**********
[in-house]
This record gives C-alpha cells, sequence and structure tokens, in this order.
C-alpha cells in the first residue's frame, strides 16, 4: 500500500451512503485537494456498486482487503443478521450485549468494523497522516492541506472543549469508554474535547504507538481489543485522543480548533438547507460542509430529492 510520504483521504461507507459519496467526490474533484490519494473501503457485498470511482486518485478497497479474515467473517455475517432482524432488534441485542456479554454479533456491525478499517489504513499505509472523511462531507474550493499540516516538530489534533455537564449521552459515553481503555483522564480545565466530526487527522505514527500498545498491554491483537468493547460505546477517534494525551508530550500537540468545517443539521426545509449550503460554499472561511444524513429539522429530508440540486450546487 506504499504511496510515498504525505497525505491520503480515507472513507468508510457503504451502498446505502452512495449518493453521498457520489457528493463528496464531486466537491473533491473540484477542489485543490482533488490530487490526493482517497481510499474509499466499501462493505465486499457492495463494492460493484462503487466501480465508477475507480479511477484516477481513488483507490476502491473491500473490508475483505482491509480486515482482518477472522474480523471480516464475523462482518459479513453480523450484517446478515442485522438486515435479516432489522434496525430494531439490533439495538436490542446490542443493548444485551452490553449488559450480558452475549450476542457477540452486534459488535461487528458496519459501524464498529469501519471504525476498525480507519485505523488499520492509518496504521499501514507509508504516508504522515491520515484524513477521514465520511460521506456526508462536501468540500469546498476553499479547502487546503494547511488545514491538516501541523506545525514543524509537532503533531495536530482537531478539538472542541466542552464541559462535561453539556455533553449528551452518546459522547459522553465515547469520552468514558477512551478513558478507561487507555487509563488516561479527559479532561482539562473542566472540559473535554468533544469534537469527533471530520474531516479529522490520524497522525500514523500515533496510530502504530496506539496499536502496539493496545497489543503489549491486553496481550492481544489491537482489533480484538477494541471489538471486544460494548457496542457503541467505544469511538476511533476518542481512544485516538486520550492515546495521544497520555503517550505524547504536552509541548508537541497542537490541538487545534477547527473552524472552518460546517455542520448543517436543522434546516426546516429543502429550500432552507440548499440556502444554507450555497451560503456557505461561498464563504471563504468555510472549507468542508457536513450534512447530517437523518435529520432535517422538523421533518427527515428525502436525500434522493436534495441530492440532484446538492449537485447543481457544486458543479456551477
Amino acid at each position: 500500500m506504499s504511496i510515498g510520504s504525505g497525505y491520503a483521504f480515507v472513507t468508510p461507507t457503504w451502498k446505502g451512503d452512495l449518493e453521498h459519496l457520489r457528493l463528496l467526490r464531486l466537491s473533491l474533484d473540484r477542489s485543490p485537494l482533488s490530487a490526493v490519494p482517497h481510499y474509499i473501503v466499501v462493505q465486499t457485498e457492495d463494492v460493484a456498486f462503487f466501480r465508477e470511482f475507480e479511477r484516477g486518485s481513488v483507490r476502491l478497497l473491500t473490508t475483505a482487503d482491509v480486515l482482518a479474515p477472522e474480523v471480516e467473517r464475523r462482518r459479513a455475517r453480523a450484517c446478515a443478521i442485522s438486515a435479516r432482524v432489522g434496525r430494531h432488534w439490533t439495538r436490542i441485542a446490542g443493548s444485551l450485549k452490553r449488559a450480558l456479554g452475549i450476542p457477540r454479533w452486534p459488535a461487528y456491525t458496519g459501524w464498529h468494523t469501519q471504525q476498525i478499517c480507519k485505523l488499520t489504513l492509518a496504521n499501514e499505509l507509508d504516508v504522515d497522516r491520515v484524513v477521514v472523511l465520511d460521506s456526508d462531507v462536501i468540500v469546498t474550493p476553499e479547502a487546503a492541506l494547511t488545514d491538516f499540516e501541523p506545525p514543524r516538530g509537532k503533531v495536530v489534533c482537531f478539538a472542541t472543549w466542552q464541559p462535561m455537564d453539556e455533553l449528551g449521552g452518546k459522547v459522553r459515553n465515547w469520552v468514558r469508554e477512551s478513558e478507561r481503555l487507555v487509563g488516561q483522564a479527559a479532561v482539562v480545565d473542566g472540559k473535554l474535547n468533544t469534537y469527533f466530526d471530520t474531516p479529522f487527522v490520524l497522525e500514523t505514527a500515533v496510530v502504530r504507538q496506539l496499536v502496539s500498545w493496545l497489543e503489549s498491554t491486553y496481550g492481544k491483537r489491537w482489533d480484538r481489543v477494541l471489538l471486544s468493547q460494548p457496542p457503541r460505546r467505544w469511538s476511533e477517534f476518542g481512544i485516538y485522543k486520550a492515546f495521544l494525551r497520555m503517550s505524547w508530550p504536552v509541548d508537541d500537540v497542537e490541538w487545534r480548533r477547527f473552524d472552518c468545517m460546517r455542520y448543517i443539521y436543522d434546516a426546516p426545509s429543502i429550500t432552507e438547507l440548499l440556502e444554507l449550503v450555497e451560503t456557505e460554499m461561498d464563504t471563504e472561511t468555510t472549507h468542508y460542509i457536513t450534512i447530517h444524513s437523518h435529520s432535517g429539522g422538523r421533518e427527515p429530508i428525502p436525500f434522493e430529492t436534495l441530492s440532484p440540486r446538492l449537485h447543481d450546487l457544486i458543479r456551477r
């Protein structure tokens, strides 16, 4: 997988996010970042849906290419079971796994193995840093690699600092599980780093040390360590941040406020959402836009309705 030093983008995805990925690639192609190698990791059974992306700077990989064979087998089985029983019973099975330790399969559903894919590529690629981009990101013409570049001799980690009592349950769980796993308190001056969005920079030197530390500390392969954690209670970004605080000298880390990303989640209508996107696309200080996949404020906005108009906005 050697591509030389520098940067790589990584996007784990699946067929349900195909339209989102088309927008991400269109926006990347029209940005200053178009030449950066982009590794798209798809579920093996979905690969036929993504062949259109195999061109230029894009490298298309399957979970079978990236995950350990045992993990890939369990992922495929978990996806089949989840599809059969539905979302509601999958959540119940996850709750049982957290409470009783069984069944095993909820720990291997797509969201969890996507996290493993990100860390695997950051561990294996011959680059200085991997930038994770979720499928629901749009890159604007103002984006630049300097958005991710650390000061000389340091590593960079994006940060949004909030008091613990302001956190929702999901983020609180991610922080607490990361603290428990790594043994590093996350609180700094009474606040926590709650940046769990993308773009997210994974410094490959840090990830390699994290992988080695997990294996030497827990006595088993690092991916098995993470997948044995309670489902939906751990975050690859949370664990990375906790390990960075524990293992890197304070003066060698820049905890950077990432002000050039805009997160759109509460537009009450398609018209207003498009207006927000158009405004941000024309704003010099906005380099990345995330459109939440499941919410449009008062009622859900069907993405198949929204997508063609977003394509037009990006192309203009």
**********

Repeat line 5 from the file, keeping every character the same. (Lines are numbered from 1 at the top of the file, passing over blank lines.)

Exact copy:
């Protein structure tokens, strides 16, 4: 997988996010970042849906290419079971796994193995840093690699600092599980780093040390360590941040406020959402836009309705 030093983008995805990925690639192609190698990791059974992306700077990989064979087998089985029983019973099975330790399969559903894919590529690629981009990101013409570049001799980690009592349950769980796993308190001056969005920079030197530390500390392969954690209670970004605080000298880390990303989640209508996107696309200080996949404020906005108009906005 050697591509030389520098940067790589990584996007784990699946067929349900195909339209989102088309927008991400269109926006990347029209940005200053178009030449950066982009590794798209798809579920093996979905690969036929993504062949259109195999061109230029894009490298298309399957979970079978990236995950350990045992993990890939369990992922495929978990996806089949989840599809059969539905979302509601999958959540119940996850709750049982957290409470009783069984069944095993909820720990291997797509969201969890996507996290493993990100860390695997950051561990294996011959680059200085991997930038994770979720499928629901749009890159604007103002984006630049300097958005991710650390000061000389340091590593960079994006940060949004909030008091613990302001956190929702999901983020609180991610922080607490990361603290428990790594043994590093996350609180700094009474606040926590709650940046769990993308773009997210994974410094490959840090990830390699994290992988080695997990294996030497827990006595088993690092991916098995993470997948044995309670489902939906751990975050690859949370664990990375906790390990960075524990293992890197304070003066060698820049905890950077990432002000050039805009997160759109509460537009009450398609018209207003498009207006927000158009405004941000024309704003010099906005380099990345995330459109939440499941919410449009008062009622859900069907993405198949929204997508063609977003394509037009990006192309203009």